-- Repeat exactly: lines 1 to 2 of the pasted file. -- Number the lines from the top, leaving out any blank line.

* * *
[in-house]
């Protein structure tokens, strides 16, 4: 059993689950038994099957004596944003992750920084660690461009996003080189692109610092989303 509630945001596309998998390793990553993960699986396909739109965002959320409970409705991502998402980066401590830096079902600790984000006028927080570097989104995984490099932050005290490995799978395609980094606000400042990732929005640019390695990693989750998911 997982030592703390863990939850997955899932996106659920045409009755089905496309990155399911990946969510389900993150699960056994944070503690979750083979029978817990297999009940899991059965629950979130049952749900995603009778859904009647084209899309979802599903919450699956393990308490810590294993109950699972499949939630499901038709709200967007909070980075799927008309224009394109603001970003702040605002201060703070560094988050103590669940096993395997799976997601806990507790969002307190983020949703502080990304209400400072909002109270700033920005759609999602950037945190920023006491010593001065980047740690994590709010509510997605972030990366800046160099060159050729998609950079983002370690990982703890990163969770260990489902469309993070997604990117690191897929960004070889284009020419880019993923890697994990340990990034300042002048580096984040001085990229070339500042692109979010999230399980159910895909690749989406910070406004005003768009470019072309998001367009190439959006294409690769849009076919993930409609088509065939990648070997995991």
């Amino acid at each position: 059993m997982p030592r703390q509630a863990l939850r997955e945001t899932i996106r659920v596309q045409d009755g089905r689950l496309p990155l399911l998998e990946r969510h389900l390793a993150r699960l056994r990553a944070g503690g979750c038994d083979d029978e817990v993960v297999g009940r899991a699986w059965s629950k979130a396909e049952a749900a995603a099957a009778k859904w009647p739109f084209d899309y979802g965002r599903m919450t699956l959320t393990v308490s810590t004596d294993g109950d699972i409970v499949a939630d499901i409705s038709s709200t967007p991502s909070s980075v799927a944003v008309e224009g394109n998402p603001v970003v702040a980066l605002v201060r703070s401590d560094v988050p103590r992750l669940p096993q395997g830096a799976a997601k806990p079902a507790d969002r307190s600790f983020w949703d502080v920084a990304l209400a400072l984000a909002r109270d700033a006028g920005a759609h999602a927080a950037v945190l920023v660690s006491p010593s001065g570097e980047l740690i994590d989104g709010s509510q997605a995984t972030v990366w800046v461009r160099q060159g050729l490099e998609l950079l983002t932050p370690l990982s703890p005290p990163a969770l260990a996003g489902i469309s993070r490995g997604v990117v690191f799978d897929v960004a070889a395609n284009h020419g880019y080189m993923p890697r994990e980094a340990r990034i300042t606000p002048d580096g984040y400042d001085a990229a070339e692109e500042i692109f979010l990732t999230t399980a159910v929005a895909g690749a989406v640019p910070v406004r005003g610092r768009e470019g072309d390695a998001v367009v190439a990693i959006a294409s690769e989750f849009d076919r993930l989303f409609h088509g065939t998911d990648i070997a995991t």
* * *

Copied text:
[in-house]
């Protein structure tokens, strides 16, 4: 059993689950038994099957004596944003992750920084660690461009996003080189692109610092989303 509630945001596309998998390793990553993960699986396909739109965002959320409970409705991502998402980066401590830096079902600790984000006028927080570097989104995984490099932050005290490995799978395609980094606000400042990732929005640019390695990693989750998911 997982030592703390863990939850997955899932996106659920045409009755089905496309990155399911990946969510389900993150699960056994944070503690979750083979029978817990297999009940899991059965629950979130049952749900995603009778859904009647084209899309979802599903919450699956393990308490810590294993109950699972499949939630499901038709709200967007909070980075799927008309224009394109603001970003702040605002201060703070560094988050103590669940096993395997799976997601806990507790969002307190983020949703502080990304209400400072909002109270700033920005759609999602950037945190920023006491010593001065980047740690994590709010509510997605972030990366800046160099060159050729998609950079983002370690990982703890990163969770260990489902469309993070997604990117690191897929960004070889284009020419880019993923890697994990340990990034300042002048580096984040001085990229070339500042692109979010999230399980159910895909690749989406910070406004005003768009470019072309998001367009190439959006294409690769849009076919993930409609088509065939990648070997995991």